The incredible story of the RAF Mosquito Pilot that was able to land his Aircraft with the Tip of a Bullet from a Luftwaffe Ju 188 in his Liver

The incredible story of the RAF Mosquito Pilot that was able to land his Aircraft with the Tip of a Bullet from a Luftwaffe Ju 188 in his Liver

By Dario Leone
May 29 2022
Sponsored by: Osprey Publishing
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A good Ju 188 gunner could make his mark even on a Mosquito, as happened over the English Channel, some 30 miles south of Dungeness, in Kent, on the night of Nov. 6–7, 1943.

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The Junkers Ju 188 was the epitome of mid-war German twin-engined aircraft design, representing the enhancement of an earlier type and incorporating increased performance and technological sophistication.

As part of the 1939 ‘Bomber B’ programme, it was intended as a replacement for the Ju 88 and He 111 medium bombers, taking advantage of uprated Jumo and BMW engines and incorporating a radically redesigned cockpit area with all-round visibility for high-speed bombing, torpedo-bomber carrying, FuG 200 radar, and camera-equipped reconnaissance operations.

What emerged, from the autumn of 1943, was a sophisticated bomber and reconnaissance aircraft-and intended nightfighter.

Actually as told by Robert Forsyth in his book Junkers Ju 188 Units of World War 2, a good Ju 188 gunner could make his mark even on a Mosquito, as happened over the English Channel, some 30 miles south of Dungeness, in Kent, on the night of Nov. 6–7, 1943.

Sqn Ldr John Selway and his navigator/radar operator Plt Off Norman Bamford of No 85 Sqn had taken off from West Malling on a patrol in a Mosquito at 2235 hrs. They had been vectored towards an ‘Fw 190’, which they had shot down in flames south of Hastings at 2355 hrs. They were then given a second vector on another ‘Bandit’ heading south about 20 miles away. The Mosquito closed to 6000 ft, but the enemy aircraft was so far below that Selway could not have descended sufficiently without overshooting, so he turned to starboard, then back to port.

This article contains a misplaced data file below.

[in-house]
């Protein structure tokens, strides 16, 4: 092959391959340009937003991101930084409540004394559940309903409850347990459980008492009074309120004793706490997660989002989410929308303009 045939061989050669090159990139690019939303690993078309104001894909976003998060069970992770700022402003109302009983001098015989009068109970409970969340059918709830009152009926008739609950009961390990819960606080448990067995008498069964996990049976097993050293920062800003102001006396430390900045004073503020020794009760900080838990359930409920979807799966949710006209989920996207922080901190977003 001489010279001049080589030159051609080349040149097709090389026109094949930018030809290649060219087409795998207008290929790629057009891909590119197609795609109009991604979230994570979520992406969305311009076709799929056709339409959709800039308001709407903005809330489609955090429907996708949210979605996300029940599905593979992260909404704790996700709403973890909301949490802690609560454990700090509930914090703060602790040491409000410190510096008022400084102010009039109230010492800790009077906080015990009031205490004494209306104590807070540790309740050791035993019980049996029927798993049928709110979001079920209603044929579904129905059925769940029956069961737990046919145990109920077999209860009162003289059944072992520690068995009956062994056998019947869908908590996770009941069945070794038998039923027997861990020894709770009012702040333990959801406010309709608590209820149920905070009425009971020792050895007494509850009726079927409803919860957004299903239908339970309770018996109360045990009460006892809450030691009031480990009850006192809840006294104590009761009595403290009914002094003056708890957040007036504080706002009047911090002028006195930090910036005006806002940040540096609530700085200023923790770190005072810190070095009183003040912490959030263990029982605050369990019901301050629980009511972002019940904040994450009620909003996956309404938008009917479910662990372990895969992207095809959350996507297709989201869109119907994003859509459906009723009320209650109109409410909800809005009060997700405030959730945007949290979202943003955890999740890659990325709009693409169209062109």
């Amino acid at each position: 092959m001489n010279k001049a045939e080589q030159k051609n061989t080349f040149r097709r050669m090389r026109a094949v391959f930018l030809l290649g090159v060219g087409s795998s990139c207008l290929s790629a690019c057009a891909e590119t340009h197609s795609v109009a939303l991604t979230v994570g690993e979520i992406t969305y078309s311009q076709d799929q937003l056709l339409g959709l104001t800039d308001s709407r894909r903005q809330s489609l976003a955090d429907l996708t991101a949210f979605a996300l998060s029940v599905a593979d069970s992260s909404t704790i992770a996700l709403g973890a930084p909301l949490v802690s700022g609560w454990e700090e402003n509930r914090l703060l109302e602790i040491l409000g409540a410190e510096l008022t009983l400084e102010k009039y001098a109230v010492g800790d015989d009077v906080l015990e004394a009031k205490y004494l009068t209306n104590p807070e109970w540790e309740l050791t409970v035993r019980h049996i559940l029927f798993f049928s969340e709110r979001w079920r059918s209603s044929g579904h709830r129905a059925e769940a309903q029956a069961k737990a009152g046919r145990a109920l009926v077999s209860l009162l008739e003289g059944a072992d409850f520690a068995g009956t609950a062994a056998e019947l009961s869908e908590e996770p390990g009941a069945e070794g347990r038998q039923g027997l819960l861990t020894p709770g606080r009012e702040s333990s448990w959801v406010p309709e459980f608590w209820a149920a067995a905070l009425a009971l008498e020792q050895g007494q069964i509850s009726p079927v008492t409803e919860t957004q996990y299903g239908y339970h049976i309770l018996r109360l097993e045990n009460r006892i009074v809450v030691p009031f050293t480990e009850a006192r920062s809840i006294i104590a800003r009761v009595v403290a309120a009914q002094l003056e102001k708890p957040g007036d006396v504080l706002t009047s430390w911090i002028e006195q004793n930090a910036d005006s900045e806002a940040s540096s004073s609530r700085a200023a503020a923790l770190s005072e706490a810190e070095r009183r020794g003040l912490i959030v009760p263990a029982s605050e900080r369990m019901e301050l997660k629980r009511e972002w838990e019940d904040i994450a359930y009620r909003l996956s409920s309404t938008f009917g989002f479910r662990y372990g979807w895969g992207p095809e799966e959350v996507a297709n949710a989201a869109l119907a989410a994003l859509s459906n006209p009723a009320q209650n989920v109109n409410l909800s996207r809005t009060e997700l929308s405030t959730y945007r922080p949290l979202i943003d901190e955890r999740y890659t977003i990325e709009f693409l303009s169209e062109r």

Contact was regained on what was believed to have been a Ju 188 ‘travelling very fast and weaving at about 20,000 ft’. Selway closed to some 1000 ft, but with range decreasing very rapidly, so Bamford told his pilot to throttle back. At that moment a burst of fire from the Ju 188 hit Selway, inflicting a serious wound to his stomach, and he was unable to return fire. The pilot lost control and the Mosquito went into a dive, the engagement abandoned. Despite his wound, Selway managed to level the nightfighter off and land it back at West Malling, with his airspeed indicator and altimeter having been shot up as a result of a bullet entering the cockpit between the windscreen and the armour plate below it, which then smashed into the instrument panel. After landing, Selway walked into the crewroom unaided, and as Jimmy Rawnsley later wrote;

‘For a while he just stood there discussing the affair with the others in his usual light hearted fashion. He started to drink some tea, but fortunately “Rigor” Mortimer snatched the cup away from him, thereby possibly saving his life. When he started to undress, the onlookers were shocked to see that his clothes were liberally soaked in blood.’

Selway was immediately taken to hospital, where, in an emergency operation, the tip of a bullet from the Ju 188 was removed from his liver. He survived, but it was the end of his second tour.

Junkers Ju 188 Units of World War 2 is published by Osprey Publishing and is available to order here.

Photo credit: German Federal Archive and Royal Air Force


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Dario Leone

Dario Leone

Dario Leone is an aviation, defense and military writer. He is the Founder and Editor of “The Aviation Geek Club” one of the world’s most read military aviation blogs. His writing has appeared in The National Interest and other news media. He has reported from Europe and flown Super Puma and Cougar helicopters with the Swiss Air Force.

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  1. Tom M. Schossau says:

    RAF Mosquito was made of wood/plywood and known as the “Wooden Wonder.”

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